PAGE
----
Six months ago, we embarked upon an ambitious project to provide retailers with a fact-based data source that helps them gain instant access to the diverse “Innovation” capabilities of tech. companies. This innovation Benchmark Platform termed as an Index assists retailers in addressing consumer and market disruptions. Earlier this year, we had first announced it here. After a few months of rigorous and objective effort, we recently released the Retail Technology Innovation Index. Our research reveals that 6 in 10 retail CEOs take direct onus in making decisions regarding innovative or disruptive technology. 4 in 10 retailers rely on their CIOs and a third give the onus to CMOs to deliver the goods when it comes to implementing innovation programs and related technologies. Produced by our research solutions group, this Index represents an algorithm-based, 12-Innovation key performance indicators (KPIs), 0-to-100 point index of the most innovative technology companies (Enterprise, Best-of-Breed and Start-Up) that are advancing retailers’ businesses towards the most modern and inventive retail processes. The Index is a comprehensive assessment of leading retail technology providers’ innovation capabilities. The Innovation Index helps retailers decide which technology companies they should be investing their time and effort in to roll-out customer and business innovation initiatives. Updated quarterly, the Index is not a ranking but does provide innovation metrics associated with each company identified, researched and scored across several key criteria. Designed to transparently and objectively measure the performance of over 450 meticulously selected companies and provide clients with differentiated insight, the Innovation Index scores subjects according to 12 KPIs under four overarching pillars: Product, Performance, Ecosystem and Organization. Only companies with scores across all four pillars are assigned an...

Foundation for Digital Transformation

A recent survey by National Retail Federation (NRF) revealed that 67% of Generation Z shoppers patronize brick-and-mortar stores most of the time. This dual preference contradicts the notion that this generation always put digital first. Yet they realize and value the importance of the hands-on in-store experience. While these customers enjoy shopping online, they are not averse to the idea of going to the store. Undoubtedly there is some hype surrounding digital transformation in the stores and it is by no means an east task to implement the right set of digital-physical standards. Upgrading such standards is even more complex as consumer and associate behavior are swiftly evolving every day. While store digital transformation is a modern day retail pre-requisite for attaining deeper customer and associate engagement, every retail format is different and requirements (both customer-facing and back-end) will vary considerably. So, how should retail store, marketing, digital and IT executives execute a comprehensive approach? Can retailers address digital transformation in the stores to match Best-in-Class digital-physical experience that has a lasting effect on customer and associate experience in equal measure? One of the ways that a retailer can distinguish itself is by providing a pleasant customer buying journey. As modern retailing is gradually shifting towards more web-based and app-based services, a well-designed, self-explanatory and interactive user experience is the first step towards customer satisfaction. In fact, customer expectations have already been shaped by best-in-class experiences across categories like transportation (Uber) and movie recommendations (Netflix). Customers are looking for a similar kind of experience in retail. For instance, Ensemble IQ data shows that 86% of retailers agree that having...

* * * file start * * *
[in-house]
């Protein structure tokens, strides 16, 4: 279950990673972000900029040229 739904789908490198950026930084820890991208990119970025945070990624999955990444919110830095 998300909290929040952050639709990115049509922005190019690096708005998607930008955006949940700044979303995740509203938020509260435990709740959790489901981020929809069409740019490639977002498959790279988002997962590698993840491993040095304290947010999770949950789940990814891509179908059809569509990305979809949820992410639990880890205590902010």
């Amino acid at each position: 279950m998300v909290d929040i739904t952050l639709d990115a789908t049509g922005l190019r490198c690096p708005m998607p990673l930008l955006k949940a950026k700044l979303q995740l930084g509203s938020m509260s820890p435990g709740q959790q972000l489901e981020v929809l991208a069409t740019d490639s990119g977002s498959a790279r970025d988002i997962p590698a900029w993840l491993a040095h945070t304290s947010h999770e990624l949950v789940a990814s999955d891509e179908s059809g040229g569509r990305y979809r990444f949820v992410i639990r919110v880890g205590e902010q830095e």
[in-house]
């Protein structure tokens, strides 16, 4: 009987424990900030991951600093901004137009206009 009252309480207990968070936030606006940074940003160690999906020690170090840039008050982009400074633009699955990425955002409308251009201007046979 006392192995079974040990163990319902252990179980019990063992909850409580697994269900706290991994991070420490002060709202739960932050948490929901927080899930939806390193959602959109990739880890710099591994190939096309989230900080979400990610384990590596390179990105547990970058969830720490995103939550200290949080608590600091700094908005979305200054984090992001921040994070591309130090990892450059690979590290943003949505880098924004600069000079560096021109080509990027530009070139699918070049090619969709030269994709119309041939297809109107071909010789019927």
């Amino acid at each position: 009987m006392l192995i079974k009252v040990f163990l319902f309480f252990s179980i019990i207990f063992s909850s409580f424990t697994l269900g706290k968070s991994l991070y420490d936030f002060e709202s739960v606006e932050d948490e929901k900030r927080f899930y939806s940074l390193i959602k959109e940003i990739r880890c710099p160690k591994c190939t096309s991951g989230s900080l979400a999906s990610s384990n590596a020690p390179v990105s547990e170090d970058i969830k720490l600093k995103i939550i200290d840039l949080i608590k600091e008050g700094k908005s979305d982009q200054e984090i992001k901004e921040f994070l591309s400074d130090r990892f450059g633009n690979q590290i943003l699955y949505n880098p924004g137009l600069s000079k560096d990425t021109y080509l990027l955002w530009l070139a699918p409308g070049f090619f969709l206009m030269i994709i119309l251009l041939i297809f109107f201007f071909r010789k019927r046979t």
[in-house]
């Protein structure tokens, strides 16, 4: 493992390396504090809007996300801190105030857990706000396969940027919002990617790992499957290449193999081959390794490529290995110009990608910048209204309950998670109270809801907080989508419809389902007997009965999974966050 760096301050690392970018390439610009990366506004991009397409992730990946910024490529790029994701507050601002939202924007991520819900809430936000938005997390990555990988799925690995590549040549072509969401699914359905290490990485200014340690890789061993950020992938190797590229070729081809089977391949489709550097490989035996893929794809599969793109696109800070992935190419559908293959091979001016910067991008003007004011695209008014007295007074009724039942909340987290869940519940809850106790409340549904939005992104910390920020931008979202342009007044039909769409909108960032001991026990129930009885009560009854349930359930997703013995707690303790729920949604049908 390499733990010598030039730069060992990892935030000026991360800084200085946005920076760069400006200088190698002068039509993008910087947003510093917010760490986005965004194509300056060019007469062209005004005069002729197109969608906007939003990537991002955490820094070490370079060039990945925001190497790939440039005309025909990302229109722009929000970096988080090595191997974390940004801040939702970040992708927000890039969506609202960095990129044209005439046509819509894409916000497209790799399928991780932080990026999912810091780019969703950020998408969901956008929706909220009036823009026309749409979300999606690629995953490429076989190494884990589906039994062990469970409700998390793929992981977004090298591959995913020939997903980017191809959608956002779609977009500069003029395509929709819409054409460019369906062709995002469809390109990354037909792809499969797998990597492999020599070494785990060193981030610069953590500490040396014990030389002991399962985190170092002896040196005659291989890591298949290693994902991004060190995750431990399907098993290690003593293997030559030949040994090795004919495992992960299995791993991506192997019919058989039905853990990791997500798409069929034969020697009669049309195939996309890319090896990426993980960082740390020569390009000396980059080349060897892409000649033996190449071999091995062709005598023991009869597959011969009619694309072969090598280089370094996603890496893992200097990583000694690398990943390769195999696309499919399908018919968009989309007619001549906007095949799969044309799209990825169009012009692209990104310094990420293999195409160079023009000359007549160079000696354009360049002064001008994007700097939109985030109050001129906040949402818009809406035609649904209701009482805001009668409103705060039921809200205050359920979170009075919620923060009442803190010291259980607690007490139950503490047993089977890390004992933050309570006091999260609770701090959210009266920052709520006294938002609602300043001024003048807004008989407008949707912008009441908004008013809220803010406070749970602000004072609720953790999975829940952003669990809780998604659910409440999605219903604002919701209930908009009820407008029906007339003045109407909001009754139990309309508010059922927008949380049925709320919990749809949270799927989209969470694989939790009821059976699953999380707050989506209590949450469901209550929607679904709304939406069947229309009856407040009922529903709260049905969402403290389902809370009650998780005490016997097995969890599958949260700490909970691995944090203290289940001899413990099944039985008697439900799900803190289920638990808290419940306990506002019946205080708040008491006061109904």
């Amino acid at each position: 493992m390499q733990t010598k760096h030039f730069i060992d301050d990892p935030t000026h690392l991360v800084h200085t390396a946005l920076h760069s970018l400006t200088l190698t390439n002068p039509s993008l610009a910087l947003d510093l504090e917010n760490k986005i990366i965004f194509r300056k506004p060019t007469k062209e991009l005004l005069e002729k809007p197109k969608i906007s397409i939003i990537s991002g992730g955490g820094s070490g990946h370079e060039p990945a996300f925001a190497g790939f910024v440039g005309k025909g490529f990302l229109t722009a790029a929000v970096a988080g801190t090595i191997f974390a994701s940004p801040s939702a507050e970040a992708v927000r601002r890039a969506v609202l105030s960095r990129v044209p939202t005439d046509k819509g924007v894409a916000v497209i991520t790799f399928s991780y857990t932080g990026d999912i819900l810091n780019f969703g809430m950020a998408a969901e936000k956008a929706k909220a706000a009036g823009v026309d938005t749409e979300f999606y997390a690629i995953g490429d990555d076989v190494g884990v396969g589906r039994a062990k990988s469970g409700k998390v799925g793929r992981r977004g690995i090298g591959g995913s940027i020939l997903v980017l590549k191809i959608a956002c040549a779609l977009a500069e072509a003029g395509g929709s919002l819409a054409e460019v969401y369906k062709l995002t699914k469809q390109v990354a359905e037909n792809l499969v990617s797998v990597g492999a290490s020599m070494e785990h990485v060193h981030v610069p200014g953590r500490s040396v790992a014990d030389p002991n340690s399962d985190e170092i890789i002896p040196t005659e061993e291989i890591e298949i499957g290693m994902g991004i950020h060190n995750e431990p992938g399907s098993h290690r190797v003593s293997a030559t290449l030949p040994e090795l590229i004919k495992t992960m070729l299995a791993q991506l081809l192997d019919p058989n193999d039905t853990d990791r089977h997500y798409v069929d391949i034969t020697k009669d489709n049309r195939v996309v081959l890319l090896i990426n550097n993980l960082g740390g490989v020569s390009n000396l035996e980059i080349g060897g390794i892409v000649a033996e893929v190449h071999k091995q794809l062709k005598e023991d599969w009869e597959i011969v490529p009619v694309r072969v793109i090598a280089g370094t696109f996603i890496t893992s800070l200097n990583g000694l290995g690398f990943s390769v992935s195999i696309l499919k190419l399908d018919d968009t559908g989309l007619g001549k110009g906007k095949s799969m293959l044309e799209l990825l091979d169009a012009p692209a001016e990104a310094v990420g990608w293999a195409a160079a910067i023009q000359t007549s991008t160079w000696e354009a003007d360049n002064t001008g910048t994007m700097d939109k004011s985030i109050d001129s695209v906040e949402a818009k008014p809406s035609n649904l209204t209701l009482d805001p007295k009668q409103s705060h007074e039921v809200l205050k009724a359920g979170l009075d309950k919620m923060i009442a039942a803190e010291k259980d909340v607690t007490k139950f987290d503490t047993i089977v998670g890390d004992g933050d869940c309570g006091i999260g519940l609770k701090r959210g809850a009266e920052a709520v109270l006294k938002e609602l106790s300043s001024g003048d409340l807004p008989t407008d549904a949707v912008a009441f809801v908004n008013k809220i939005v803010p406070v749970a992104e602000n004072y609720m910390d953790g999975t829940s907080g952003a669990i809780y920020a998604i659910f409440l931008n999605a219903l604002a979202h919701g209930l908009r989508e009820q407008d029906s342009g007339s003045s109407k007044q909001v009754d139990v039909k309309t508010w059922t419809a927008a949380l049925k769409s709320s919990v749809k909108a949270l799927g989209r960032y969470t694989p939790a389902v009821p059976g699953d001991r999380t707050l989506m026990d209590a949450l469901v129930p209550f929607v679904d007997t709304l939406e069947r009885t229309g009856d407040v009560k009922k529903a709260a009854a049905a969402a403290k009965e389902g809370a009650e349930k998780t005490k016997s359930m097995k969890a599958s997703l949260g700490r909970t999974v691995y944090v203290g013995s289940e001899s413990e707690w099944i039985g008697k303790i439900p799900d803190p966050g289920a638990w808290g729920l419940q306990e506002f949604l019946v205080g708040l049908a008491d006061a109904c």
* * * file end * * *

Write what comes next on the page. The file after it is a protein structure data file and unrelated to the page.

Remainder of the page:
Infor’s Wonderful Journey Continues

Modern day corporations are slowed down considerably due to legacy, capital-starved and often complicated enterprise IT architecture and application environments. In fact, line of business employees (and even end-customers) suffer everyday due to numerous complexities surrounding usage, functionality, productivity and overall application experience draining precious time, resources and process quality. To address these and other unmet enterprise software needs, it was three years ago at the headquarters in NYC that Infor executives laid out a bold vision of sprucing up and modernizing enterprise IT applications and tools that in large part still remain legacy and outdated across manufacturing, health care, retail and other industries. I had called out this vision as being noteworthy in a blog that I published in 2015. At the time when Infor made the announcement in 2015, there were plenty of skeptics in the room as industry analysts always are and so they should be as there are several software companies that lay out a big vision but fail to follow through. To an extent, I was a skeptic too as I was curious to see what becomes of the new Infor roadmap which on surface seemed fresh and customer-friendly but needed quite a bit of work. Three years hence, I attended Infor’s 2018 Innovation Summit last week and conversations with a few Infor customers ensued. It is my humble observation as an industry analyst that while there are many paths to greatness in software, in three years Infor has achieved quite a bit and is on the right path. Evidently, Infor’s team has a sense of stewardship and belief in the overall approach and...